I will confess that I may have narrated in my long johns a time or two, but when it comes to accepting a royalty title, I get into a total business state of mind (suit and tie optional).

What does that mean? It means it’s time to investigate! Does the author have an active online presence? Has the book sold well? What about other books by the same author? If I’m unsure about auditioning for a title, I like to send a message to the rights holder, to ask questions like how they will be promoting the audiobook once it is released.

If they don’t write back, move on.

Your Voice Counts

This brings me to my final point, which I think pretty important. I am not a social media guru and I don’t have thousands of friends on Facebook and Twitter that I am conversing with nonstop around the clock. But I do make it a point to invest in the people who I admire and/or have something to learn from and who feel the same way about me.

Last year I became friends on Facebook with a woman with a top rated podcast that gets up to 60,000 hits per episode. Rose Caraway has an awesome online presence and had recently gotten in to narrating audiobooks herself.  We began exchanging all sorts of helpful information with each other about equipment, breaking into audiobooks, figuring out social media, etc.  Eventually, she convinced me to appear as a guest on her show,  the Kiss Me Quicks, which I agreed to as an exercise in getting myself out there (although I was a bit terrified about how her devoted fans would receive me!). On the show, Rose introduced me, mentioned some of the audiobooks I’ve done, and then had me read a short story. Frankly, I was completely floored by what happened after that. The book I did that had been #1 in its genre when it was released a year earlier went back to #1 all over again and stayed there for weeks! It was pretty awesome.

So in my mind, social media is not always about who has the most ‘friends,’ but about having friends that you have something to offer and who in turn have something to offer you. A mutually beneficial relationship is by far the best kind to have (which is the same way it works with ACX rights holders)!

Pioneering can be frustrating and uncertain at times, but if you focus on building the right team of explorers to accompany you on the journey, you may find some pretty incredible things can open up along the way.

Thanks Arika, for charting the path for future ACX pioneers. What do you think of Arika’s recommendations? Tell us, and add your own, in the comments!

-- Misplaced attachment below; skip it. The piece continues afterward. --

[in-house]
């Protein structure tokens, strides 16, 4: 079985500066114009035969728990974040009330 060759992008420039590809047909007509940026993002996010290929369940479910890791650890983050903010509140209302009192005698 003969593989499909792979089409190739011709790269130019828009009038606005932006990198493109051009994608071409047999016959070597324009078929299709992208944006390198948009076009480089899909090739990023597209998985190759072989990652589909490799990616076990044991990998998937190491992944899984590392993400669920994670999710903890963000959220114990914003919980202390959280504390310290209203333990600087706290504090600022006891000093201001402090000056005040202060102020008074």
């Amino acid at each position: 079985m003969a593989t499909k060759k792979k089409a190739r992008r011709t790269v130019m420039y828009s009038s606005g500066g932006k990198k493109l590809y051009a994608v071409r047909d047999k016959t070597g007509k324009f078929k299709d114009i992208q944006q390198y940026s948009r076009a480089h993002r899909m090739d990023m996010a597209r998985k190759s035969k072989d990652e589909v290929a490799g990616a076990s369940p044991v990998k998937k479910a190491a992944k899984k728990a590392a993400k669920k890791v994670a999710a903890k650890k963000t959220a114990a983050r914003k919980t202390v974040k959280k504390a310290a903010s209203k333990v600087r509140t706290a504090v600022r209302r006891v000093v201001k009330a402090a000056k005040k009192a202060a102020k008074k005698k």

How to Promote Your Titles & Get on Audible’s Merchandising Radar – Part 2

Yesterday we brought you part 1 of our guest blog post from Audible editor Jessica. Part 2 is below and contains a lot more great info. Authors, be sure to share these posts with your producers and vice versa. Double your efforts and really drive your sales!

4.       Network, network, network. Building a base of contacts is essential to helping you get the word out about your audiobook.  However, what many people overlook is that networking is about exchange—of information, contacts, and advice.  In his book, Booklife: Strategies and Survival Tips for the 21st Century Writer, Jeff VanderMeer shares the following tips for successful networking:

    1. Keep in mind that everyone you know is a potential contact and everyone you know is more than one thing—keep your eyes open to this to understand each contact’s potential.
    2. Realize that every (audio)book or project you create is about more than one thing—a quick Internet search of the topics your book covers can reveal a wealth of relevant groups, communities, and forums you can join to find others who would be interested in what you have to say.
    3. Take a genuine interest in what others are saying/writing/telling you.  Networking is about a give and take and you have to nurture your contacts.  Coming across as sympathetic to and interested in what others have to say, as well as being able to add a personal touch in your communications will go a long way towards building long-term relationships.
    4. Be concise and precise in your communication with people you don’t know, particularly if using a medium like email which strips out nuance.
    5. Do introduce your contacts to one another—if you connect people, they’ll remember you for it and be more likely to help connect you to their contacts.  However, respect others’ privacy and don’t give out contact information without first getting approval to do so.
    6. If nervous about a face-to-face introduction, project confidence by saying less, listening more, and starting off with questions, rather than launching into talking about yourself. It may also help to have a partner, spouse, or friend along to help take the pressure off.